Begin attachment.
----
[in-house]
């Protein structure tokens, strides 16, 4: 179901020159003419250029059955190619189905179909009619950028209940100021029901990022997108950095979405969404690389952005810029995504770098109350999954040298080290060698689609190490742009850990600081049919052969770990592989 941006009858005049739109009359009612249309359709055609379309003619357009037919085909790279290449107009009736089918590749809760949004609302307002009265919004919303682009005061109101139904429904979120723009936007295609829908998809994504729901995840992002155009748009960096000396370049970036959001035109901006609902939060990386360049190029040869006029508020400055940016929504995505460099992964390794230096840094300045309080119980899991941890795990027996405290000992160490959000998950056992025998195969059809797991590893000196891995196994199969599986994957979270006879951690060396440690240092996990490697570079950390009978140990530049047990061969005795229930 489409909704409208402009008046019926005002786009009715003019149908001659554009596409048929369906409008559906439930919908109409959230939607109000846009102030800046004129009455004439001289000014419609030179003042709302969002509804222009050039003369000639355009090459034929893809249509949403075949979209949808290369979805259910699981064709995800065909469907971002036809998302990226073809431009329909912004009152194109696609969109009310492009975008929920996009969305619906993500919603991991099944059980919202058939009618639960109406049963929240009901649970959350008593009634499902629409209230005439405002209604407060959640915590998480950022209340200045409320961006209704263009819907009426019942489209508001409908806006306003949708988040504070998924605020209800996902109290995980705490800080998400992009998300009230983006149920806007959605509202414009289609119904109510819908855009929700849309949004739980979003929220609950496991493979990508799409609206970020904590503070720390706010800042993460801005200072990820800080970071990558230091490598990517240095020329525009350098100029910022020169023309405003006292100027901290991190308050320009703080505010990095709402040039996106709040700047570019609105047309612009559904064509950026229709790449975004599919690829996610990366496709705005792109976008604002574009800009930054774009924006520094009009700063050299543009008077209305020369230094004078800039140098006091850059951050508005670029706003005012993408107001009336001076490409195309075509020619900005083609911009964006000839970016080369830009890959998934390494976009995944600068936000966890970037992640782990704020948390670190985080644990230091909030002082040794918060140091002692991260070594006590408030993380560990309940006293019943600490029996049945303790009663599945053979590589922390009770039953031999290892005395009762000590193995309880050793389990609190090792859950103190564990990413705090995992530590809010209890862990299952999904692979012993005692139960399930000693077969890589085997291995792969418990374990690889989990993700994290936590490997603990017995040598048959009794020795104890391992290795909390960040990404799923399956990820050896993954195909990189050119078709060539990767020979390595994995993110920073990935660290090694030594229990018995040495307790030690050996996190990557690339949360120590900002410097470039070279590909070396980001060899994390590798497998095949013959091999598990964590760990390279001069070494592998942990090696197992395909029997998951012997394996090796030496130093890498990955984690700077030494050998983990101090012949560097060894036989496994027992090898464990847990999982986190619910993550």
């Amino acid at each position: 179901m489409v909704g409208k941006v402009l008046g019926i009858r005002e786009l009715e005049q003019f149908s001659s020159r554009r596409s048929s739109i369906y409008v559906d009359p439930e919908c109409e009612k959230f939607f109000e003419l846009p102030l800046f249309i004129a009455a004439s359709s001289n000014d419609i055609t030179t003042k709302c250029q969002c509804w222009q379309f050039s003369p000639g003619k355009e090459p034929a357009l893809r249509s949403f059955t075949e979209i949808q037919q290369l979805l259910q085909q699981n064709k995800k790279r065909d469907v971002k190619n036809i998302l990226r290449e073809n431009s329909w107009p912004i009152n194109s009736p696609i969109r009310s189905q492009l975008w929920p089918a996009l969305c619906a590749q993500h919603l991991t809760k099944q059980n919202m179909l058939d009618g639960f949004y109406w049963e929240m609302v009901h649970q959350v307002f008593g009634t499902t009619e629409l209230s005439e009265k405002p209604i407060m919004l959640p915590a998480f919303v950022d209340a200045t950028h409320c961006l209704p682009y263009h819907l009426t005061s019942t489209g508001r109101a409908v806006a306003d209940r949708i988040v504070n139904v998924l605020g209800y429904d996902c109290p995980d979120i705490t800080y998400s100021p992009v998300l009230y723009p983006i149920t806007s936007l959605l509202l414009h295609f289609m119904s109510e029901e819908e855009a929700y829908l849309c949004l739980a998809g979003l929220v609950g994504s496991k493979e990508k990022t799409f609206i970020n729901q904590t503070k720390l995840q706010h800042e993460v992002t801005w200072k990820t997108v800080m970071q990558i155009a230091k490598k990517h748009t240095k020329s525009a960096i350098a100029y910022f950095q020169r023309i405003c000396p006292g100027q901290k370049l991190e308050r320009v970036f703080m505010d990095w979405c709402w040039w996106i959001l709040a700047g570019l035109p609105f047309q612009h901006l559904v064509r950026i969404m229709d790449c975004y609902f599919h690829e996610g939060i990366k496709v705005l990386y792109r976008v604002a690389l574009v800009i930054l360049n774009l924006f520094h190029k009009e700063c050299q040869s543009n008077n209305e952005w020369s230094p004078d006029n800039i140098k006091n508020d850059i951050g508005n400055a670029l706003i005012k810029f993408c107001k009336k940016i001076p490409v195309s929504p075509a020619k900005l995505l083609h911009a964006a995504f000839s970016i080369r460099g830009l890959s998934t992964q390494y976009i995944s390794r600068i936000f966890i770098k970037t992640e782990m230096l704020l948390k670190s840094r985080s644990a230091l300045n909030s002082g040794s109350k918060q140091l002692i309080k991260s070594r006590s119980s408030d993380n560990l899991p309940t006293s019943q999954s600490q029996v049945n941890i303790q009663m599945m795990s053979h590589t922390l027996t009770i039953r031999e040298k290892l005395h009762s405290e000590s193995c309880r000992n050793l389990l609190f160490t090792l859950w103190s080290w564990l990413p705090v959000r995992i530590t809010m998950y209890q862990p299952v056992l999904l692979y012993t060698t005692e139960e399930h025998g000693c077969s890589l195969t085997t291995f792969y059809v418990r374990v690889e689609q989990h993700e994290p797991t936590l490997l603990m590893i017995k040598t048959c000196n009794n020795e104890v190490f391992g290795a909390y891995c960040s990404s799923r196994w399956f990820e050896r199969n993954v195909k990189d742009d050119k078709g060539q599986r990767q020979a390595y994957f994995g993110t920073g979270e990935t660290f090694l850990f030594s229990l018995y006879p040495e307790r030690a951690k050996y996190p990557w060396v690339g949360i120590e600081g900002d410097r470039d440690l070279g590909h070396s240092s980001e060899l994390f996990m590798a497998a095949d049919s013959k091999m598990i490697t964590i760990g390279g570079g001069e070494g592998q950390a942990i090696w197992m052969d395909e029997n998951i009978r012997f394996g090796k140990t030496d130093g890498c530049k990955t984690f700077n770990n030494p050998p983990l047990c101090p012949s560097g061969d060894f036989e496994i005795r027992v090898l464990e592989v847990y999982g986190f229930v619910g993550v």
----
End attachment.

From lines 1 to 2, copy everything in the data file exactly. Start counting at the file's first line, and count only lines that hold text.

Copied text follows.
[in-house]
């Protein structure tokens, strides 16, 4: 179901020159003419250029059955190619189905179909009619950028209940100021029901990022997108950095979405969404690389952005810029995504770098109350999954040298080290060698689609190490742009850990600081049919052969770990592989 941006009858005049739109009359009612249309359709055609379309003619357009037919085909790279290449107009009736089918590749809760949004609302307002009265919004919303682009005061109101139904429904979120723009936007295609829908998809994504729901995840992002155009748009960096000396370049970036959001035109901006609902939060990386360049190029040869006029508020400055940016929504995505460099992964390794230096840094300045309080119980899991941890795990027996405290000992160490959000998950056992025998195969059809797991590893000196891995196994199969599986994957979270006879951690060396440690240092996990490697570079950390009978140990530049047990061969005795229930 489409909704409208402009008046019926005002786009009715003019149908001659554009596409048929369906409008559906439930919908109409959230939607109000846009102030800046004129009455004439001289000014419609030179003042709302969002509804222009050039003369000639355009090459034929893809249509949403075949979209949808290369979805259910699981064709995800065909469907971002036809998302990226073809431009329909912004009152194109696609969109009310492009975008929920996009969305619906993500919603991991099944059980919202058939009618639960109406049963929240009901649970959350008593009634499902629409209230005439405002209604407060959640915590998480950022209340200045409320961006209704263009819907009426019942489209508001409908806006306003949708988040504070998924605020209800996902109290995980705490800080998400992009998300009230983006149920806007959605509202414009289609119904109510819908855009929700849309949004739980979003929220609950496991493979990508799409609206970020904590503070720390706010800042993460801005200072990820800080970071990558230091490598990517240095020329525009350098100029910022020169023309405003006292100027901290991190308050320009703080505010990095709402040039996106709040700047570019609105047309612009559904064509950026229709790449975004599919690829996610990366496709705005792109976008604002574009800009930054774009924006520094009009700063050299543009008077209305020369230094004078800039140098006091850059951050508005670029706003005012993408107001009336001076490409195309075509020619900005083609911009964006000839970016080369830009890959998934390494976009995944600068936000966890970037992640782990704020948390670190985080644990230091909030002082040794918060140091002692991260070594006590408030993380560990309940006293019943600490029996049945303790009663599945053979590589922390009770039953031999290892005395009762000590193995309880050793389990609190090792859950103190564990990413705090995992530590809010209890862990299952999904692979012993005692139960399930000693077969890589085997291995792969418990374990690889989990993700994290936590490997603990017995040598048959009794020795104890391992290795909390960040990404799923399956990820050896993954195909990189050119078709060539990767020979390595994995993110920073990935660290090694030594229990018995040495307790030690050996996190990557690339949360120590900002410097470039070279590909070396980001060899994390590798497998095949013959091999598990964590760990390279001069070494592998942990090696197992395909029997998951012997394996090796030496130093890498990955984690700077030494050998983990101090012949560097060894036989496994027992090898464990847990999982986190619910993550």